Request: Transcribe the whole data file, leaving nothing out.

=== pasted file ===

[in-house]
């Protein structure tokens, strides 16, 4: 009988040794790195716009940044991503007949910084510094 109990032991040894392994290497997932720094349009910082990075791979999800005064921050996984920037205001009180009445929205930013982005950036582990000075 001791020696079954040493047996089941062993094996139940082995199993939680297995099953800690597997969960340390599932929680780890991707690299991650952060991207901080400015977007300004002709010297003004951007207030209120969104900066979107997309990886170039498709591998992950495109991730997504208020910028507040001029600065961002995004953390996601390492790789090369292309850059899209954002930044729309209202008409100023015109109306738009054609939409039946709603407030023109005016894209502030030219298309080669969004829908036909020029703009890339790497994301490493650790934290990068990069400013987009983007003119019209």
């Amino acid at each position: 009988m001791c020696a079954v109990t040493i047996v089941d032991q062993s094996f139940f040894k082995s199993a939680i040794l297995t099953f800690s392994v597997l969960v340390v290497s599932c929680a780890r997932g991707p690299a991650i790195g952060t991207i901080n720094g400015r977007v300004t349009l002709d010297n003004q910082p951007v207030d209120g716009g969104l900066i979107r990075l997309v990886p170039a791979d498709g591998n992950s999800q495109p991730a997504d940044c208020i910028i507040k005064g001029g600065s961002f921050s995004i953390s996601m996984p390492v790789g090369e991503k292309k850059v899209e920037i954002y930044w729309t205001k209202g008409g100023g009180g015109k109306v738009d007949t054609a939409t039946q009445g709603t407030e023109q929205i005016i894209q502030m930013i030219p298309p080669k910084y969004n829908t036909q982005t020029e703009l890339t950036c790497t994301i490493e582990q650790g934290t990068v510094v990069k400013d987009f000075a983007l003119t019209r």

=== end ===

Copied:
[in-house]
């Protein structure tokens, strides 16, 4: 009988040794790195716009940044991503007949910084510094 109990032991040894392994290497997932720094349009910082990075791979999800005064921050996984920037205001009180009445929205930013982005950036582990000075 001791020696079954040493047996089941062993094996139940082995199993939680297995099953800690597997969960340390599932929680780890991707690299991650952060991207901080400015977007300004002709010297003004951007207030209120969104900066979107997309990886170039498709591998992950495109991730997504208020910028507040001029600065961002995004953390996601390492790789090369292309850059899209954002930044729309209202008409100023015109109306738009054609939409039946709603407030023109005016894209502030030219298309080669969004829908036909020029703009890339790497994301490493650790934290990068990069400013987009983007003119019209």
């Amino acid at each position: 009988m001791c020696a079954v109990t040493i047996v089941d032991q062993s094996f139940f040894k082995s199993a939680i040794l297995t099953f800690s392994v597997l969960v340390v290497s599932c929680a780890r997932g991707p690299a991650i790195g952060t991207i901080n720094g400015r977007v300004t349009l002709d010297n003004q910082p951007v207030d209120g716009g969104l900066i979107r990075l997309v990886p170039a791979d498709g591998n992950s999800q495109p991730a997504d940044c208020i910028i507040k005064g001029g600065s961002f921050s995004i953390s996601m996984p390492v790789g090369e991503k292309k850059v899209e920037i954002y930044w729309t205001k209202g008409g100023g009180g015109k109306v738009d007949t054609a939409t039946q009445g709603t407030e023109q929205i005016i894209q502030m930013i030219p298309p080669k910084y969004n829908t036909q982005t020029e703009l890339t950036c790497t994301i490493e582990q650790g934290t990068v510094v990069k400013d987009f000075a983007l003119t019209r």